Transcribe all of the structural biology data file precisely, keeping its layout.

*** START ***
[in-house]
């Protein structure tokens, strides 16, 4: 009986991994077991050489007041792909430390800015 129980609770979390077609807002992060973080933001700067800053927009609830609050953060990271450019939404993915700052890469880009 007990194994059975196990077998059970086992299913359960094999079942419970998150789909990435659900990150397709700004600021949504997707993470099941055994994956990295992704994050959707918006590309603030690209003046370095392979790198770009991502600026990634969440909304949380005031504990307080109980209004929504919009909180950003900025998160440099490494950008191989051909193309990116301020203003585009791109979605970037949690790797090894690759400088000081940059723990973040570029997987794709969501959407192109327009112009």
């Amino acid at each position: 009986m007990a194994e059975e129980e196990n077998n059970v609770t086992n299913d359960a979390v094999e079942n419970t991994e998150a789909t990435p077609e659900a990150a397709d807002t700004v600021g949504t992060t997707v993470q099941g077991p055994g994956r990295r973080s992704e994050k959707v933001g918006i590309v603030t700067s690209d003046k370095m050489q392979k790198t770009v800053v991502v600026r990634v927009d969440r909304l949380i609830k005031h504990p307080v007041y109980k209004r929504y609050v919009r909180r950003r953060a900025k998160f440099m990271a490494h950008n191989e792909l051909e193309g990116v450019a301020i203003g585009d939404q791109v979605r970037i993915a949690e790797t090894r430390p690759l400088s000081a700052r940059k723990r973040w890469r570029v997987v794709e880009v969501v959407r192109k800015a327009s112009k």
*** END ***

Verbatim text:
[in-house]
């Protein structure tokens, strides 16, 4: 009986991994077991050489007041792909430390800015 129980609770979390077609807002992060973080933001700067800053927009609830609050953060990271450019939404993915700052890469880009 007990194994059975196990077998059970086992299913359960094999079942419970998150789909990435659900990150397709700004600021949504997707993470099941055994994956990295992704994050959707918006590309603030690209003046370095392979790198770009991502600026990634969440909304949380005031504990307080109980209004929504919009909180950003900025998160440099490494950008191989051909193309990116301020203003585009791109979605970037949690790797090894690759400088000081940059723990973040570029997987794709969501959407192109327009112009």
């Amino acid at each position: 009986m007990a194994e059975e129980e196990n077998n059970v609770t086992n299913d359960a979390v094999e079942n419970t991994e998150a789909t990435p077609e659900a990150a397709d807002t700004v600021g949504t992060t997707v993470q099941g077991p055994g994956r990295r973080s992704e994050k959707v933001g918006i590309v603030t700067s690209d003046k370095m050489q392979k790198t770009v800053v991502v600026r990634v927009d969440r909304l949380i609830k005031h504990p307080v007041y109980k209004r929504y609050v919009r909180r950003r953060a900025k998160f440099m990271a490494h950008n191989e792909l051909e193309g990116v450019a301020i203003g585009d939404q791109v979605r970037i993915a949690e790797t090894r430390p690759l400088s000081a700052r940059k723990r973040w890469r570029v997987v794709e880009v969501v959407r192109k800015a327009s112009k």